“I think we have been managing the decline of this great nation for far too long,” Fiorina said in the Grand Hotel.

‘Pawn’ star a proxy for Rubio at conference

There were five Republican presidential candidates barnstorming Mackinac Island last weekend for votes, but another celebrity was drawing attention at the state GOP’s 31st biennial leadership conference.

Las Vegas pawn broker Rick Harrison, star of the History Channel show “Pawn Stars,” was on the island Saturday and Sunday as a campaign surrogate for Florida U.S. Sen. Marco Rubio, who did not attend the conference.

Harrison drew about 400 people to the Mackinac Island’s Yankee Rebel Tavern on Saturday for a Rubio campaign event that included U.S. Rep. John Moolenaar, R-Midland.

On Sunday morning, two dozen College Republicans climbed the stairs to the Grand Hotel’s fifth-floor Cupola bar to get their picture with Harrison, who gave brief remarks about why he’s supporting Rubio for president. Grand Hotel owner Dan Musser III and U.S. Rep. Bill Huizenga, R-Zeeland, also showed up to get their pictures with the reality TV star.

Harrison said he’s never really been engaged in politics having a two-hour breakfast with Rubio earlier this year in Los Angeles.

“First time in my life I had ever sat down with a politician for that amount of time and not once did (Rubio) say ‘the party, the party,’” Harrison said. “When you talk with the individually, it’s the party, the party, the party, give me money, give me money, give me money. It’s just the way politicians are. He genuinely cares.”

Harrison said he was impressed with Rubio’s views on shrinking the size and scope of American government.

Being a history buff, Harrison educated roomful of conservative college students about how most of London’s watchmakers went out business in the 19th Century “because in England there were 17 different unions required to make a watch.”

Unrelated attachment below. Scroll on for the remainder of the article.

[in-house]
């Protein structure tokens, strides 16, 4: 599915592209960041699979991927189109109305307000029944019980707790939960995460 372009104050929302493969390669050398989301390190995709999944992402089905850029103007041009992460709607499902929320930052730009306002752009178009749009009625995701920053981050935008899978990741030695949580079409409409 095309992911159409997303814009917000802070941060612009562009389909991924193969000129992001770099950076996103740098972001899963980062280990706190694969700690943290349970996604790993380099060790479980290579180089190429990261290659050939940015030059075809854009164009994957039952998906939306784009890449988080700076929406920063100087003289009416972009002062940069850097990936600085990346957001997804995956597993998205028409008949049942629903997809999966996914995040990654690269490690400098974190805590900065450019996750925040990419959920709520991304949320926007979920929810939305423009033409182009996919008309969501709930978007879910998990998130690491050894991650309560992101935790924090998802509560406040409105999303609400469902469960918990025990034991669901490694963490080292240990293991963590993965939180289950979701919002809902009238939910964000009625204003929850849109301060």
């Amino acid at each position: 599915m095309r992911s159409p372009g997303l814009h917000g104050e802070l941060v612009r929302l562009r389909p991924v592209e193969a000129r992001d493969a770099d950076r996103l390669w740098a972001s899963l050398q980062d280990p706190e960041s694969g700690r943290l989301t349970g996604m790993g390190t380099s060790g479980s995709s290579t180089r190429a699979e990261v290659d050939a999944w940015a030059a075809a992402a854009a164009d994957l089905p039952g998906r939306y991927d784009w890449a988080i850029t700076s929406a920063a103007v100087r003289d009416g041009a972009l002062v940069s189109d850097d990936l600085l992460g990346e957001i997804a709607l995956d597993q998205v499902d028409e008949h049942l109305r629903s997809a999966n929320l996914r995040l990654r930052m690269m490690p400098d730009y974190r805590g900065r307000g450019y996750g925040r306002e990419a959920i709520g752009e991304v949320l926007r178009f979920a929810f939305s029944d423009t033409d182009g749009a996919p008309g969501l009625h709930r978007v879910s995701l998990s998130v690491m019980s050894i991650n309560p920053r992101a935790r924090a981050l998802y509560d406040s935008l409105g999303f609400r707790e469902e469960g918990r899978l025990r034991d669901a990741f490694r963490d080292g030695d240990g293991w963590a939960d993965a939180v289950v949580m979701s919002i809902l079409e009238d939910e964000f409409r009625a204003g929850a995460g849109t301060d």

“That’s why in the 1890s the U.S. had all of these innovative watches and they were making them the same way they were a hundred years ago,” Harrison said. “Less government makes better business.”

Harrison pivoted from the kind of history lesson he recounts on his TV show to taking a shot at GOP frontrunner Donald Trump and Rubio’s Florida political mentor, former Gov. Jeb Bush.

“I truly believe that a vote for Trump or Bush is a vote for Hillary (Clinton), because I don’t think they’re electable in the general election,” Harrison said.

Harrison said his campaigning for Rubio is costing him money.

“... I’m a celebrity and I have lost hundreds of thousands of dollars of endorsements because I’m doing this – and that’s how much I believe in him,” Harrison said.

Contributors: Chad Livengood, David Shepardson

“Chris Christie and I are very similar in size, shape, bombast and confrontation.” – Former state Sen. Bruce Patterson talking about the New Jersey governor and Republican presidential candidate.